Another memory of Fred is recalled by Gerry Hinck’s, also of 56B Fred doing an apparent war dance on his beret, in frustration at seeing his beloved greenhouse virtually destroyed by a severe hailstorm.
One of Fred’s more insidious duties was that of inspecting the boys, prior to their being allowed out into the world at large. Once the senior boys had gone past the School Mufti stage of blazer and flannels, standard civilian clothes were then permissible. Now, it hadn’t been too many years since the first teddy boys had made their presence felt, with their drape suits, drainpipe trousers with fluorescent socks, and slim jim ties. So it was only natural that Arborfield boys, wishing to look their best for the young ladies of the outlying towns and villages, would endeavour to try and emulate the latest fashions.

Fred, of course, saw it all differently, and would be there at the Guardroom, ruler to the fore, ensuring that trouser bottoms were at least 16 wide. There was also a custom in those days that Arborfield boys would wear a slim bright red tie, it helped when attempting to come to the aid of ones mates should any fracas occur. Fred must have thought it was a symbol of being a Communist, the way he would rage against any boy actually wearing such a tie on his way out, so they were usually rolled up in one s pocket until the bus had been boarded!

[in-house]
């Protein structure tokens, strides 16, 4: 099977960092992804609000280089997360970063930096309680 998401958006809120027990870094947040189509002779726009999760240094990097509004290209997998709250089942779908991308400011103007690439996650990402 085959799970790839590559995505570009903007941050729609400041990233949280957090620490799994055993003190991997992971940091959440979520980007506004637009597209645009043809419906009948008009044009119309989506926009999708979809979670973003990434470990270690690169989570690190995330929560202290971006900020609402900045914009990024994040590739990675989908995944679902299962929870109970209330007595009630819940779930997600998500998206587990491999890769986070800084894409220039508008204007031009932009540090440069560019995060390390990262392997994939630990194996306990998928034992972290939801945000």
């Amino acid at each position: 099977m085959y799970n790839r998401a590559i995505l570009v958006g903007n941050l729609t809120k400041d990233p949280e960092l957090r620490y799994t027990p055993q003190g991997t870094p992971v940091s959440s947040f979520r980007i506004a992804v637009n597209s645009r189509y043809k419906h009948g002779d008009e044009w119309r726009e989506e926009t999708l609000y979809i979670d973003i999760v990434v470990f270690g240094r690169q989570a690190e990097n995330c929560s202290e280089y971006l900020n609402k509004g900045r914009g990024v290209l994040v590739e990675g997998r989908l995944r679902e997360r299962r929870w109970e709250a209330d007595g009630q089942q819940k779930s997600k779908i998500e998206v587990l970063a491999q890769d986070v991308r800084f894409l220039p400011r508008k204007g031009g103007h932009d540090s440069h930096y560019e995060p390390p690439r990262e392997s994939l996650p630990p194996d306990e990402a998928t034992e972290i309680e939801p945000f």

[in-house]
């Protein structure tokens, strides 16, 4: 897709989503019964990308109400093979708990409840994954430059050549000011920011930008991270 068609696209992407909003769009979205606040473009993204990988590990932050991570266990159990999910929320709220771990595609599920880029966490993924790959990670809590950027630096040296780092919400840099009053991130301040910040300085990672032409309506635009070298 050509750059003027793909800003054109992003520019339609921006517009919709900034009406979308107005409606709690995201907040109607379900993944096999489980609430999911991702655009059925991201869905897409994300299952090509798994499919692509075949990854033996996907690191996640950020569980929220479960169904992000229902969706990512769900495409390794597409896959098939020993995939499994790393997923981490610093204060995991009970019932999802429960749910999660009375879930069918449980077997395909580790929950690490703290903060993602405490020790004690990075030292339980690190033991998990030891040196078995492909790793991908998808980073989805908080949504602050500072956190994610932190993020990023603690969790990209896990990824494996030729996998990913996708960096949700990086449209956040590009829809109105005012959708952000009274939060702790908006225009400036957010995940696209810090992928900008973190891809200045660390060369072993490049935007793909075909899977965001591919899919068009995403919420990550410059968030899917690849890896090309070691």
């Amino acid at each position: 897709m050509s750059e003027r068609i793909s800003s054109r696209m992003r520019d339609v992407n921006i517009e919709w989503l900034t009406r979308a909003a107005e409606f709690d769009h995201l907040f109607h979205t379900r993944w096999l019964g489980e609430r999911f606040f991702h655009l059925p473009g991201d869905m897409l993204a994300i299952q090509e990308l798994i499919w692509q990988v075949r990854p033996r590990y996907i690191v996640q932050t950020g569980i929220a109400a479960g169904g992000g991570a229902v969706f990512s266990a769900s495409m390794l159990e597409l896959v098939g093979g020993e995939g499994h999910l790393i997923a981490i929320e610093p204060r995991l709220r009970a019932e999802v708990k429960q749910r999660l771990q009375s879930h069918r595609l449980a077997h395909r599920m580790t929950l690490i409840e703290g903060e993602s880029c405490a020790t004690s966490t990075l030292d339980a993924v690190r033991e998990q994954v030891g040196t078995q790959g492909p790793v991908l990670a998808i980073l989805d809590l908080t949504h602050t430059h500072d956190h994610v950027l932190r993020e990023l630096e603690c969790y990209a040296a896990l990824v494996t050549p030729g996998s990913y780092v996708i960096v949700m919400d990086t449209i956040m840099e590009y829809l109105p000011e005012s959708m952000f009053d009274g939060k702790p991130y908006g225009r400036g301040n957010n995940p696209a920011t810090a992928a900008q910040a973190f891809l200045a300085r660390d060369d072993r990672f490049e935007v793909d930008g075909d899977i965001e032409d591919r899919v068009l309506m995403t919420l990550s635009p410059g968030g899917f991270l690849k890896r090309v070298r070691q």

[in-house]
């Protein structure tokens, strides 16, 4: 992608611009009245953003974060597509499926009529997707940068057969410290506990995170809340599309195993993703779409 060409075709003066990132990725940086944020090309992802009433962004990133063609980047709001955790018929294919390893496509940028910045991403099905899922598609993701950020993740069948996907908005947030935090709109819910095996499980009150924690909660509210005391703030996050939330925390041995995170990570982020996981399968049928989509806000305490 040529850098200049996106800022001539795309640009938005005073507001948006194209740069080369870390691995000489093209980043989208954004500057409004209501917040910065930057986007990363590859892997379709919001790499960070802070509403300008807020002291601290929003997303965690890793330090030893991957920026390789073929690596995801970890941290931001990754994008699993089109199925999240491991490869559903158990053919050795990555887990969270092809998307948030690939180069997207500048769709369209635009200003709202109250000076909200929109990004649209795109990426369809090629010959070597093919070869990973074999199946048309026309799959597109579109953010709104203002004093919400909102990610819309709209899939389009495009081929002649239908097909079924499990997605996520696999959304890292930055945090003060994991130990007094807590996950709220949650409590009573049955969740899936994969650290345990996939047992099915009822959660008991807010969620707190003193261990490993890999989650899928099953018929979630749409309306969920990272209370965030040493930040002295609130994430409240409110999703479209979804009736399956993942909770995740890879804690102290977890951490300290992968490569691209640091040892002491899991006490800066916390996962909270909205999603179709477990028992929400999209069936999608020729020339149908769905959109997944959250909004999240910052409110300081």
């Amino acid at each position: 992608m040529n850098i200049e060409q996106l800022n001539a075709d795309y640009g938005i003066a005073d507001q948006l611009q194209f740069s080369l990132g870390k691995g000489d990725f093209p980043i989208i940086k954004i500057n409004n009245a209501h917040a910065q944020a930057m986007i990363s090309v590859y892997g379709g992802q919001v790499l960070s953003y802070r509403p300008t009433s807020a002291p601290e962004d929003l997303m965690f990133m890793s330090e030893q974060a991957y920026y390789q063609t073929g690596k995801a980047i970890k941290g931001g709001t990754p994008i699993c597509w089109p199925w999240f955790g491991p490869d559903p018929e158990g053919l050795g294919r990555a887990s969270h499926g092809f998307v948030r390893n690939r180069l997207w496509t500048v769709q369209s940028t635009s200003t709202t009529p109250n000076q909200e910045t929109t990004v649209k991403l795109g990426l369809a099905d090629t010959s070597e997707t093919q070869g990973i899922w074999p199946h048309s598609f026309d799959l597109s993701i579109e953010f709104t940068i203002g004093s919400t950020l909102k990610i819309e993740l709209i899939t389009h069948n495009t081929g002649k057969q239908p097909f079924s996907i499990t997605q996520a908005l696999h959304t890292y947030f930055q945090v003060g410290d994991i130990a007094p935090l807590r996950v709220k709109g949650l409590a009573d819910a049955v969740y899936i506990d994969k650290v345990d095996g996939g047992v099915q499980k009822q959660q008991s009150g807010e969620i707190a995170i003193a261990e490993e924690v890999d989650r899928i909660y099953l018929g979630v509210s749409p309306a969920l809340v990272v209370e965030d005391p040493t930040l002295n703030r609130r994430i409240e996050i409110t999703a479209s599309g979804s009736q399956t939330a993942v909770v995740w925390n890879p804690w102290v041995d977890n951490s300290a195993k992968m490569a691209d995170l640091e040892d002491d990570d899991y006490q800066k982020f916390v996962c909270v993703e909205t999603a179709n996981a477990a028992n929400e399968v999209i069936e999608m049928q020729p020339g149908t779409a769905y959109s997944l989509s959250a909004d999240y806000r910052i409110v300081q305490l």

George Vince of 57A recalls one occasion when Fred came a right cropper and had to be extricated, along with his bicycle, from A Company’s flowerbeds, by members of his own Regimental Police staff! Riding back from the Sergeants Mess, where no doubt a certain amount of over-indulgence had been undertaken, Fred had failed to negotiate the corner of the Camp Hall road and found himself much closer to nature than was usually the case.

Mick Ould’s acquaintance with the dreaded Fred began before he’d even crossed the threshold of the School to join intake 57B. Upon arrival at Wokingham railway station, a dwarf with a large black moustache greeted him. Mick’s great expectations of a romantic start to his Army life were shattered by Fred’s words, “If yer for Arborfield, sonny, get yer arse into that lorry, quick!” Mick is another who remembers the usual battle to get out of camp in anything but the standard garb. His usual trick was to cover it all up with a beige-coloured shorty mac; they were very popular at the time.

Fred didn’t make many friends, that’s for sure! He certainly came off worst on one occasion, as recalled by Eddie Cooper of 52A. Eddies mate Bob Condon had an uncle, who had not only served in Fred’s regiment, but had also been its RSM. Arriving as a visitor to the School one weekend, Bob’s uncle was immediately recognised by Fred, who must have thought he was being checked up on. Fred was hopping about all over the place, “Yes Sir, no Sir, three bags full Sir”, completely subservient much to the amusement of all the boys present at the time, happy to see Fred squirm for a change!

Many Thanks to George Millie for saving this story.

Photos of Fred are in short supply and we are grateful to Bill Weedon for sending the one at the top and to Trevor Stubberfield for this one of Fred and his brother Moni:-
if anyone has any photos of Sgt Fred please send them to the webmaster via the contacts section